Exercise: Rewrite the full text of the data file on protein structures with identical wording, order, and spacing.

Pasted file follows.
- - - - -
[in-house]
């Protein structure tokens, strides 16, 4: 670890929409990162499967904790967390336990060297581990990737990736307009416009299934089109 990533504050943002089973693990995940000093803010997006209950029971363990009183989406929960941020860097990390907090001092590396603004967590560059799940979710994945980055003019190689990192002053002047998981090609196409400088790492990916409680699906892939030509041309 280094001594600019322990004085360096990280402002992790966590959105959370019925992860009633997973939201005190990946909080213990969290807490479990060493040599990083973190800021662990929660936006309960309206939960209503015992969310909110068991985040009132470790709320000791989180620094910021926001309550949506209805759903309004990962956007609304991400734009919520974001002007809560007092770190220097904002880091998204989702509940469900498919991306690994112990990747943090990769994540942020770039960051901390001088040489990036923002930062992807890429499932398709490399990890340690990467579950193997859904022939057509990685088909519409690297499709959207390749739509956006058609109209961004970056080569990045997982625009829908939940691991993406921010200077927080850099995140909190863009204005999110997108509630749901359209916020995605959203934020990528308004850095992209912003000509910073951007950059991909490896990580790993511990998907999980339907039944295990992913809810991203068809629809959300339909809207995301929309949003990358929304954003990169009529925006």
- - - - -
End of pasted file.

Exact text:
[in-house]
């Protein structure tokens, strides 16, 4: 670890929409990162499967904790967390336990060297581990990737990736307009416009299934089109 990533504050943002089973693990995940000093803010997006209950029971363990009183989406929960941020860097990390907090001092590396603004967590560059799940979710994945980055003019190689990192002053002047998981090609196409400088790492990916409680699906892939030509041309 280094001594600019322990004085360096990280402002992790966590959105959370019925992860009633997973939201005190990946909080213990969290807490479990060493040599990083973190800021662990929660936006309960309206939960209503015992969310909110068991985040009132470790709320000791989180620094910021926001309550949506209805759903309004990962956007609304991400734009919520974001002007809560007092770190220097904002880091998204989702509940469900498919991306690994112990990747943090990769994540942020770039960051901390001088040489990036923002930062992807890429499932398709490399990890340690990467579950193997859904022939057509990685088909519409690297499709959207390749739509956006058609109209961004970056080569990045997982625009829908939940691991993406921010200077927080850099995140909190863009204005999110997108509630749901359209916020995605959203934020990528308004850095992209912003000509910073951007950059991909490896990580790993511990998907999980339907039944295990992913809810991203068809629809959300339909809207995301929309949003990358929304954003990169009529925006």